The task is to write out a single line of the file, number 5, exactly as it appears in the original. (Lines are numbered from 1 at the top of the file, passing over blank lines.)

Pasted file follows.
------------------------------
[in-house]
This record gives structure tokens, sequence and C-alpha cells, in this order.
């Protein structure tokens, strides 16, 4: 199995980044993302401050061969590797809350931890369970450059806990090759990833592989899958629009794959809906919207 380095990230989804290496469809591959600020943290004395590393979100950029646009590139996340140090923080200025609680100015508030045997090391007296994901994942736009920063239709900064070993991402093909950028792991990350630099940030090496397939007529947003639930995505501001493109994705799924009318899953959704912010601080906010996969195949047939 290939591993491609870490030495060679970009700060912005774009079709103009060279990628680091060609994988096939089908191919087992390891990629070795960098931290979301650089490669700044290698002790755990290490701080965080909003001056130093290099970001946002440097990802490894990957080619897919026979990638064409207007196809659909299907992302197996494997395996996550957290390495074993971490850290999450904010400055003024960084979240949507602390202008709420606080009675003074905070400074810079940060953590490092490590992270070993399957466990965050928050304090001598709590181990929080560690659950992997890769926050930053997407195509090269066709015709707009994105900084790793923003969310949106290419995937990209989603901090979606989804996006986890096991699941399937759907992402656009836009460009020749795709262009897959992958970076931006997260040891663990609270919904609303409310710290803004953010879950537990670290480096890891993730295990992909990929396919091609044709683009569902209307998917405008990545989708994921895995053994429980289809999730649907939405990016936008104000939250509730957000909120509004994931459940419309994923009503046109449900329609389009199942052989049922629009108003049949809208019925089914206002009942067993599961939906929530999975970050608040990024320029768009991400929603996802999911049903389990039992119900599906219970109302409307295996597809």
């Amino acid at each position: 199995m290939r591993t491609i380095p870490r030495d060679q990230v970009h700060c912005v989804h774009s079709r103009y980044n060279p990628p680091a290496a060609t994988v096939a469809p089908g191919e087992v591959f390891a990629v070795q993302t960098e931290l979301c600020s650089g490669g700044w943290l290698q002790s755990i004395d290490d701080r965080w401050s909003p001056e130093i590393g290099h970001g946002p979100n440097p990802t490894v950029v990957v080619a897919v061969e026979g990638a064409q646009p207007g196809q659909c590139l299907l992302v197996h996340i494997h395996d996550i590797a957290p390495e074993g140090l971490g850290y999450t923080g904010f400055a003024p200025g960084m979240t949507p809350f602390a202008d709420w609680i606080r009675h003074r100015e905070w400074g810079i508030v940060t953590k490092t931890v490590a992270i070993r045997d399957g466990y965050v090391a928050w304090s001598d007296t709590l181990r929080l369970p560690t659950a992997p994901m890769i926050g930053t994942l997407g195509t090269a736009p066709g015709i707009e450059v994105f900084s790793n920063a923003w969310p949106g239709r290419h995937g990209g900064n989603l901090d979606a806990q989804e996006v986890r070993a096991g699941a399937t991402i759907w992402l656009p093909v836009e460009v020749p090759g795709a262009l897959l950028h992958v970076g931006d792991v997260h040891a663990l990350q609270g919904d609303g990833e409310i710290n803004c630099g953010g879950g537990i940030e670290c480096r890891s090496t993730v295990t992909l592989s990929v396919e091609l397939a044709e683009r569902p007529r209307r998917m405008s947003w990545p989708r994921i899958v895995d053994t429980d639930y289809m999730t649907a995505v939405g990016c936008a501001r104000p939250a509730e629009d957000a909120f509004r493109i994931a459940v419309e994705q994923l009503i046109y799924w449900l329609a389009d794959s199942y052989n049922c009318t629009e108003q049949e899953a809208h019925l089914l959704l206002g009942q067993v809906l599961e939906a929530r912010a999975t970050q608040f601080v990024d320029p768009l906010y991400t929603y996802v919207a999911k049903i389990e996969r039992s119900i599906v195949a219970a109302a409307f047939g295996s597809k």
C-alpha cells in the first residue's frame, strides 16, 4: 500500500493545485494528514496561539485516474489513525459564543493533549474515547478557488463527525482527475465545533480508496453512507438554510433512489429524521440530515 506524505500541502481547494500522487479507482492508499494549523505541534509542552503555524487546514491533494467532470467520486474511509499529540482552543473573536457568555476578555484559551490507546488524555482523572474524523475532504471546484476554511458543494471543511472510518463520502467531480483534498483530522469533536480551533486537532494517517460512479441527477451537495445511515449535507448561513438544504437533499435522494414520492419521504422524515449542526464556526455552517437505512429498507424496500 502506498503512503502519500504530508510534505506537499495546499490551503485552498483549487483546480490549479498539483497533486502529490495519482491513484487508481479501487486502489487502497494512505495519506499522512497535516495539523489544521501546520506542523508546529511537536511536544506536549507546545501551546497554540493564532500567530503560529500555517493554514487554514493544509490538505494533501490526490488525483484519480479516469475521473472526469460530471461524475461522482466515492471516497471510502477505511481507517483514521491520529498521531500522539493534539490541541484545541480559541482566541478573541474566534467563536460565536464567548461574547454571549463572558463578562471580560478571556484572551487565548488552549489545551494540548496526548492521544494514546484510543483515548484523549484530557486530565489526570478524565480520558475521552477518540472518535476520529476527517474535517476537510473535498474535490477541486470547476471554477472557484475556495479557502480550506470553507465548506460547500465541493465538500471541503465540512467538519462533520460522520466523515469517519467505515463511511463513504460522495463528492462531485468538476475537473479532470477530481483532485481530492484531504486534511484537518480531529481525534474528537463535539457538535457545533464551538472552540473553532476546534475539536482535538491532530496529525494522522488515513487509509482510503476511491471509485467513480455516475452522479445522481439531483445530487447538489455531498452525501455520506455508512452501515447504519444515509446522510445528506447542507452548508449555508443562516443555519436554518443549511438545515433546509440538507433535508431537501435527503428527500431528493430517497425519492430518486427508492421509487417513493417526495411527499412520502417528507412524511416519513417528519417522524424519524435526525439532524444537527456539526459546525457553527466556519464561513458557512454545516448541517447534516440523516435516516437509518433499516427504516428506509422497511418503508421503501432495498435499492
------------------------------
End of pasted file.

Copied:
C-alpha cells in the first residue's frame, strides 16, 4: 500500500493545485494528514496561539485516474489513525459564543493533549474515547478557488463527525482527475465545533480508496453512507438554510433512489429524521440530515 506524505500541502481547494500522487479507482492508499494549523505541534509542552503555524487546514491533494467532470467520486474511509499529540482552543473573536457568555476578555484559551490507546488524555482523572474524523475532504471546484476554511458543494471543511472510518463520502467531480483534498483530522469533536480551533486537532494517517460512479441527477451537495445511515449535507448561513438544504437533499435522494414520492419521504422524515449542526464556526455552517437505512429498507424496500 502506498503512503502519500504530508510534505506537499495546499490551503485552498483549487483546480490549479498539483497533486502529490495519482491513484487508481479501487486502489487502497494512505495519506499522512497535516495539523489544521501546520506542523508546529511537536511536544506536549507546545501551546497554540493564532500567530503560529500555517493554514487554514493544509490538505494533501490526490488525483484519480479516469475521473472526469460530471461524475461522482466515492471516497471510502477505511481507517483514521491520529498521531500522539493534539490541541484545541480559541482566541478573541474566534467563536460565536464567548461574547454571549463572558463578562471580560478571556484572551487565548488552549489545551494540548496526548492521544494514546484510543483515548484523549484530557486530565489526570478524565480520558475521552477518540472518535476520529476527517474535517476537510473535498474535490477541486470547476471554477472557484475556495479557502480550506470553507465548506460547500465541493465538500471541503465540512467538519462533520460522520466523515469517519467505515463511511463513504460522495463528492462531485468538476475537473479532470477530481483532485481530492484531504486534511484537518480531529481525534474528537463535539457538535457545533464551538472552540473553532476546534475539536482535538491532530496529525494522522488515513487509509482510503476511491471509485467513480455516475452522479445522481439531483445530487447538489455531498452525501455520506455508512452501515447504519444515509446522510445528506447542507452548508449555508443562516443555519436554518443549511438545515433546509440538507433535508431537501435527503428527500431528493430517497425519492430518486427508492421509487417513493417526495411527499412520502417528507412524511416519513417528519417522524424519524435526525439532524444537527456539526459546525457553527466556519464561513458557512454545516448541517447534516440523516435516516437509518433499516427504516428506509422497511418503508421503501432495498435499492